Product Overview

Overall rating:

Score 6


  • Good all round frame


  • Cheap and nasty groupset


Cannondale CAAD8 2300


Price as reviewed:


This is Cannondale’s entry-level road bike. It’s right at the foot of a giddying range that tops out with the SuperSix EVO, which is over 12 times more expensive.

Intended to be a first step on that heady route to the very pinnacle of road cycling, the CAAD8 is, according to Cannondale, “designed to turn people into cyclists”.

Cannondale has three decades of experience with aluminium tubing to draw on, so the CAAD8 certainly ought to be able to live up to the US firm’s claims. Furthermore, Cannondale says it actually shares its tubeset shaping with the SuperSix EVO.

To make it novice friendly, it has a slightly longer head tube than its pricy carbon cousin for a more upright rider position, and the head tube is also machined externally to save a few grams – Cannondale says its weight ?is class-leading.

The CAAD8 frame and its Shimano 2300 groupset ought to have a lot in common, both of them being budget versions of something much more expensive and desirable but benefiting from the same technology. However, whereas the CAAD8 makes a good fist of being a ‘proper’ road frame, the 2300 components look and feel cheap and nasty.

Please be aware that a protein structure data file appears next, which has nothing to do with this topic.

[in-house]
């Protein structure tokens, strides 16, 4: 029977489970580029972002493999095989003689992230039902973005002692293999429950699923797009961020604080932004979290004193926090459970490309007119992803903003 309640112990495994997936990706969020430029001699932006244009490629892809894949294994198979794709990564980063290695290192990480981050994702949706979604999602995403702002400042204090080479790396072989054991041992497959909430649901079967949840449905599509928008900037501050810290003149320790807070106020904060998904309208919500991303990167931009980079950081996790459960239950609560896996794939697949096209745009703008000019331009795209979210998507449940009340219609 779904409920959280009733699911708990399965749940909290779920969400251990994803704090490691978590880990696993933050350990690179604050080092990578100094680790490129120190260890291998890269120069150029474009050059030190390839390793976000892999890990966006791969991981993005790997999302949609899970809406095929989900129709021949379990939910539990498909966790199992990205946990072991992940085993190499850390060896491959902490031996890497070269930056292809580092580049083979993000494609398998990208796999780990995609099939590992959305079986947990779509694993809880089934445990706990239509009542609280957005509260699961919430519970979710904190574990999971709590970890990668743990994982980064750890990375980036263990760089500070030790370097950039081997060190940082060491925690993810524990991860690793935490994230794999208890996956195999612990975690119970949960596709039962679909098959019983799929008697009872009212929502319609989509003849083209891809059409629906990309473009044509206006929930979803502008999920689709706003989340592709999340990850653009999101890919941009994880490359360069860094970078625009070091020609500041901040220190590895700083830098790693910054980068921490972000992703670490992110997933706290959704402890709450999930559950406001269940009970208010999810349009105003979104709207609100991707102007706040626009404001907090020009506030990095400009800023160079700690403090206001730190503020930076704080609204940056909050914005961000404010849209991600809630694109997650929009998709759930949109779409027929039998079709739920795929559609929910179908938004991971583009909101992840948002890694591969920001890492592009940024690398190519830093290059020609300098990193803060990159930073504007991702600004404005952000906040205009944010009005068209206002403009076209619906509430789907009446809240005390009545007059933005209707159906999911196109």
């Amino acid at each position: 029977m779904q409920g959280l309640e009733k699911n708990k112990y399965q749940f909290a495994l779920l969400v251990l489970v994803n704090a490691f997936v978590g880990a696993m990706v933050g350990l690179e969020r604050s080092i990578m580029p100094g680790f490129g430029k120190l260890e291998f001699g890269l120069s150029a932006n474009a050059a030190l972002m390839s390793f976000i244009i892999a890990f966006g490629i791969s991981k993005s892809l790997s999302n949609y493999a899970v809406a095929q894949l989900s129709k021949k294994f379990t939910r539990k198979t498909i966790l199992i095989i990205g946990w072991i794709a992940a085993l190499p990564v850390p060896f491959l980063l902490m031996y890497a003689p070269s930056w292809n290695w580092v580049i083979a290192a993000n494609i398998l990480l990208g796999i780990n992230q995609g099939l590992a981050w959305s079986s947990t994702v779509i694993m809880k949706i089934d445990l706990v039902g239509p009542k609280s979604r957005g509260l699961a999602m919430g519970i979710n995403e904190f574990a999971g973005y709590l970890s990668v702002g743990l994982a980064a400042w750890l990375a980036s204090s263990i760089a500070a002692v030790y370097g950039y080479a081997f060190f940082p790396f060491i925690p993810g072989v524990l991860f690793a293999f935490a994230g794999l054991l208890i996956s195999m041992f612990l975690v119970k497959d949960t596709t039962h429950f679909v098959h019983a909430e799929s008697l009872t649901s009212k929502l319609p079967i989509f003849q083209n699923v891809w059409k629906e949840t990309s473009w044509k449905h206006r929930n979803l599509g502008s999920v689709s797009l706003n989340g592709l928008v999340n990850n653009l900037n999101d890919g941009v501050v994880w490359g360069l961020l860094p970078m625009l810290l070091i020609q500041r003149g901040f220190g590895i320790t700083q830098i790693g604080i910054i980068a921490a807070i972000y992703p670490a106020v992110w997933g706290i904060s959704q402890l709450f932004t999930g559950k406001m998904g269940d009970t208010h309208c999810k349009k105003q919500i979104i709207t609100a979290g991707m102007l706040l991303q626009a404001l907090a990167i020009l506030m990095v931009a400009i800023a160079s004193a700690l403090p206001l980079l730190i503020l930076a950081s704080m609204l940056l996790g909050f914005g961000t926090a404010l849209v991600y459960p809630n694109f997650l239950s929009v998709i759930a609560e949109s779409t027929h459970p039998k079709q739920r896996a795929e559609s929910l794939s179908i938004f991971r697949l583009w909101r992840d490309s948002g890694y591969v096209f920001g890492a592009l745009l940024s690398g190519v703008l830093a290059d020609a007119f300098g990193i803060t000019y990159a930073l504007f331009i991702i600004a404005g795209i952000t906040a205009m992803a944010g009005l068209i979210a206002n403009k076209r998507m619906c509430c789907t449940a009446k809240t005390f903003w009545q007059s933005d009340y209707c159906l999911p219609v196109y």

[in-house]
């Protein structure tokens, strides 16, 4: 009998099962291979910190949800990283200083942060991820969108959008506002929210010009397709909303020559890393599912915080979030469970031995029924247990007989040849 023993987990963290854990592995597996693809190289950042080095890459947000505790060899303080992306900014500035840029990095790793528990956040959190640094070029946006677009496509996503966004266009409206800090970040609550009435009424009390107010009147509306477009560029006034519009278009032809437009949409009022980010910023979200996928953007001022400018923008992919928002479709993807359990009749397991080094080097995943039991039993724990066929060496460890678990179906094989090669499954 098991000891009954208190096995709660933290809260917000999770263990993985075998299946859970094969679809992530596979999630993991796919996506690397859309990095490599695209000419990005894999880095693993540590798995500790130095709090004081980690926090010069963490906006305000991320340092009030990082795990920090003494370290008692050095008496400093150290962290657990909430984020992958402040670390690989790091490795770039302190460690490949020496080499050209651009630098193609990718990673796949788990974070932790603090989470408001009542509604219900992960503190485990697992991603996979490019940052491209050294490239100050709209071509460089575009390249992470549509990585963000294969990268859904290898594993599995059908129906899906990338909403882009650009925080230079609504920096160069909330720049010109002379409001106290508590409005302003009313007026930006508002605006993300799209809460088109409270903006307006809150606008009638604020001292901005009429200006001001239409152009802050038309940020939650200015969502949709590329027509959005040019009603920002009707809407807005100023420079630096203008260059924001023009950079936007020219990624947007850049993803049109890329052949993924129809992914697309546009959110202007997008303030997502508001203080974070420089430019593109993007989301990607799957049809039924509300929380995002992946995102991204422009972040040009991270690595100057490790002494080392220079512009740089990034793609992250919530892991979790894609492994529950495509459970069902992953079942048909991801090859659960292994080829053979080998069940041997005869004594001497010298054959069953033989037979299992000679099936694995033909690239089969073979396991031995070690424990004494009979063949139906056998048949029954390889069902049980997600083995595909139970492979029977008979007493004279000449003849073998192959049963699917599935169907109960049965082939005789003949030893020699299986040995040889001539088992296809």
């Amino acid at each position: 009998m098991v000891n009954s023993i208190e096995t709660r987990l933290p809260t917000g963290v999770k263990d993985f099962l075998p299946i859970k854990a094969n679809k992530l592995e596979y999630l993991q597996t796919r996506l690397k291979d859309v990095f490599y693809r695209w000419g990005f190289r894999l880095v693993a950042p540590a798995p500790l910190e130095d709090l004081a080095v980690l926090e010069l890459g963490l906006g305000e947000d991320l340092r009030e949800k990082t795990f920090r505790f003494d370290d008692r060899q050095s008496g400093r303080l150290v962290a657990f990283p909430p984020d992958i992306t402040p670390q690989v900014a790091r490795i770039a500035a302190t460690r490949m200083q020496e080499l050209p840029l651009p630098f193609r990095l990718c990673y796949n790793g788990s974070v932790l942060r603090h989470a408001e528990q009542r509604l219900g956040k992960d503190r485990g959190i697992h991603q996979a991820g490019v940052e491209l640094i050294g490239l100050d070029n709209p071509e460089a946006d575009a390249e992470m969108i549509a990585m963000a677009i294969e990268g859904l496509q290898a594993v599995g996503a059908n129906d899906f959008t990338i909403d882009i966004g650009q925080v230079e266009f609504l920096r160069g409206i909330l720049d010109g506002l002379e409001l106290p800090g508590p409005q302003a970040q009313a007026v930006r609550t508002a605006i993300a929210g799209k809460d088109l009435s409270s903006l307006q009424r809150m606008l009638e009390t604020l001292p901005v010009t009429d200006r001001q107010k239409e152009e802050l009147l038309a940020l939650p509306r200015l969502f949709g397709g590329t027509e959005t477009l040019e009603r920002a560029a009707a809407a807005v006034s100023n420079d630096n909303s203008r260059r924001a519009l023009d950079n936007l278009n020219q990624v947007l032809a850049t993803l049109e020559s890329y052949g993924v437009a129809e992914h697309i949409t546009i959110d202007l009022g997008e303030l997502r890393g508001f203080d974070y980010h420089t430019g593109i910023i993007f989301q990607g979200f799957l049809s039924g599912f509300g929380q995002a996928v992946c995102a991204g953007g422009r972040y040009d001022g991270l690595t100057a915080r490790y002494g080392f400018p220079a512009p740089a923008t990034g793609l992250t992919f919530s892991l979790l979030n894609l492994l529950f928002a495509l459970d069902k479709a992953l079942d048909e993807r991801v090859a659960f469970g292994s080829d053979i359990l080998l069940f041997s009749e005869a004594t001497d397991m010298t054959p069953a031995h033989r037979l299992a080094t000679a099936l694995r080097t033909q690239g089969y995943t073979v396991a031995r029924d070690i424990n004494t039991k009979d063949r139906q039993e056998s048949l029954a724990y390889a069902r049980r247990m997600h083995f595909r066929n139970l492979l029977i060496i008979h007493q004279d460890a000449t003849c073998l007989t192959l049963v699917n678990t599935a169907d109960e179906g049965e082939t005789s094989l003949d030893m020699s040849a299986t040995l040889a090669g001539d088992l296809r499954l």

The shifters have plastic thumb paddles for the upshifts that can’t be reached from the drops. If that’s not silly enough, they are placed just so that when you grip the hoods, they rub the knuckles of your thumbs. Even Sora, Shimano’s bottom ‘series’ groupset doesn’t have these any more. The shifters rattle annoyingly too, and a couple of times the right-hand downshift/brake lever stuck at the limit of its sweep during a shift.

Back to basics
The rest of it is OK if you don’t mind basic eight-speed and an old-fashioned square-taper bottom bracket. The wheels are heavy and contribute to the general feeling of unwieldiness about the CAAD8 2300.

For another £100 the CAAD8 comes with the new version of Sora and for another £200 on top of that it gets 10-speed Shimano Tiagra (though unfortunately the same wheels) and I would suggest that’s where the groupset begins to match the frame’s performance.